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This is the world in 2015
By James Langton in New York

http://www.telegraph.co.uk/et?acwcia31.html

 

 

THE world is on the brink of a new era that may resemble the script of a James Bond film in which international affairs are increasingly determined by large and powerful organisations rather than governments, according to a study just published by the CIA in Washington.

 

These could include alliances between some of the most powerful criminal groups such as the Mafia and Chinese triads. Such groups, according to the CIA, "will corrupt leaders of unstable, economically fragile or failing states, insinuate themselves into troubled banks and businesses, and co-operate with insurgent political movements to control substantial geographic areas".

The agency adds: "Their income will come from narcotics trafficking; aliens smuggling; trafficking in women and children; smuggling toxic materials, hazardous wastes, illicit arms, military technologies, and other contraband; financial fraud; and racketeering."

The 70-page report, Global Trends 2015, will be required reading for the new president, George W Bush, and his senior policy advisers. It suggests that the early years of the coming century are likely to be filled with both potential and peril.

Compiled with help from think tanks in America and the International Institute for Strategic Studies in London, the report projects a future in which globalisation, whether in the shape of the European Union, the International Monetary Fund, giant corporations or terrorist gangs, plays an increasing part in the lives of ordinary people.

"Governments will have less and less control over flows of information, technology, diseases, migrants, arms, and financial transactions, whether licit or illicit," it concludes.

In addition to confronting the growing economic and military power of China and India and the continuing decline of Russia, the CIA says: "Between now and 2015 terrorist tactics will become increasingly sophisticated and designed to achieve mass casualties."

In particular it notes the growing threat of biological and chemical weapons and "suitcase" nuclear devices against the United States. In addition, it expects rogue states such as Iraq and Iran to develop long range missiles in the near future.

Iran, it says, could be testing such weapons by as early as the coming year, and cruise missiles by 2004. Iraq could have missiles capable of hitting America by 2015, with both nations developing nuclear, chemical and biological warheads.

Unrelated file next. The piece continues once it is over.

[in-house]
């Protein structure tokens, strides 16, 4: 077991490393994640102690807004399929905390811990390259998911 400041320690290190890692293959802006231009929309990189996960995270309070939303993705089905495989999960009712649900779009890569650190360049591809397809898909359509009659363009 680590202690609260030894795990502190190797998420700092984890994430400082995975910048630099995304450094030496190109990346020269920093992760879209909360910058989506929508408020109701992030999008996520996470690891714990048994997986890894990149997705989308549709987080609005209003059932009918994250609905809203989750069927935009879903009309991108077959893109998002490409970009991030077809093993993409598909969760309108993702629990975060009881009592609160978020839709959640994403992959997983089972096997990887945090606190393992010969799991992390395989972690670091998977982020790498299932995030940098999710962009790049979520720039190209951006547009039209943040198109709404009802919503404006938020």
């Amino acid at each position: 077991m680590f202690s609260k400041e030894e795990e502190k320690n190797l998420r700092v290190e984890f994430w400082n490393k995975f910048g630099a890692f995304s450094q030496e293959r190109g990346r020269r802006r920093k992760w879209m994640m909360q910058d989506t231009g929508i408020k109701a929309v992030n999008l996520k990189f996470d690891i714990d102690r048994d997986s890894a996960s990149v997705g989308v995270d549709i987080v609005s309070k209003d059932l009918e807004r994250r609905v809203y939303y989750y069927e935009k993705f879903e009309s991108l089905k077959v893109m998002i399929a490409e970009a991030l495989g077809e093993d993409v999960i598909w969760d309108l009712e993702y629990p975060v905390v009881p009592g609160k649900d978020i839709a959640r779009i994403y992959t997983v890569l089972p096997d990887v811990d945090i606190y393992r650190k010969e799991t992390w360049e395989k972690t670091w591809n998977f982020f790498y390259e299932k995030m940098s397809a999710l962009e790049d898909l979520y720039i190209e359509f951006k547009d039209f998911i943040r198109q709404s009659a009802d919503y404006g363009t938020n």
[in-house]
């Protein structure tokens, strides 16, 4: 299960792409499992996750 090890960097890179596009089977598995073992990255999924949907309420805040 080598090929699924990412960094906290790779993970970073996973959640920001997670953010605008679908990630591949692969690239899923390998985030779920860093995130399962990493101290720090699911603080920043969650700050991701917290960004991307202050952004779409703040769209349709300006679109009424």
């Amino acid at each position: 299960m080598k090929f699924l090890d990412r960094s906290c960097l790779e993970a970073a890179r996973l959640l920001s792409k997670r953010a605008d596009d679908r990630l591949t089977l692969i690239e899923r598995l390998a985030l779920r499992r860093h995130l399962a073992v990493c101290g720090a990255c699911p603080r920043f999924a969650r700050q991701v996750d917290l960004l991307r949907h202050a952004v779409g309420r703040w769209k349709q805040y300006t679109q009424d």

Potential flashpoints have a familiar ring and include India and Pakistan, China's relations with Taiwan, and the Middle East, where the best that can be hoped for is a "cold peace".

Elsewhere, the world population will grow by more than one billion, to 7.2 billion, most of the increase coming in the mega-cities of the developing world. In Europe and Japan, an ageing population and static birthrate means that allowing more immigration may be the only way of meeting a chronic shortage of workers.

The gloomiest predictions are reserved for Africa, where Aids, famine, and continuing economic and political turmoil means that populations in many countries will actually fall. At least three billion people will live in regions where water is in increasingly short supply.

On the other hand, there is good news on energy supplies. "Energy resources will be sufficient to meet demand," the study says. The CIA report is most optimistic on the world economy, which it says has a potential for growth not seen since the 1960s. Computer technology represents "the most significant global transformation since the Industrial Revolution".

"At the same time, genetically modified crops will offer the potential to improve nutrition among the world's one billion malnourished people. China's economy will grow to overtake Europe as the world's second largest but still behind the United States. Russia's economy will contract to barely a fifth of America's.

The study expects the European Union to narrow the economic gap with America. It points out, however, that "lingering labour market rigidity and state regulation" mean that "Europe will not achieve fully the dreams of parity with the US as a shaper of the global economic system".

The 2015 report is an update of a 1997 CIA study into the world in 2010, which it admits failed to anticipate the global economic crisis that occurred between 1997 and 1998 which had the hardest impact in the Far East and Russia.

The new survey suggests a number of alternative scenarios, none of which makes happy reading. These include a trade war between Europe and America, and an alliance between terrorist organisations to attack the West. Most alarming of all, it raises the possibility of economic stagnation, followed by America abdicating its role as the world's policeman.

At the same time tensions begin to grow in the Far East, where China orders Japan to dismantle its nuclear programme, leaving, the report says, no alternative but for "US re-engagement in Asia under adverse circumstances at the brink of a major war".

 

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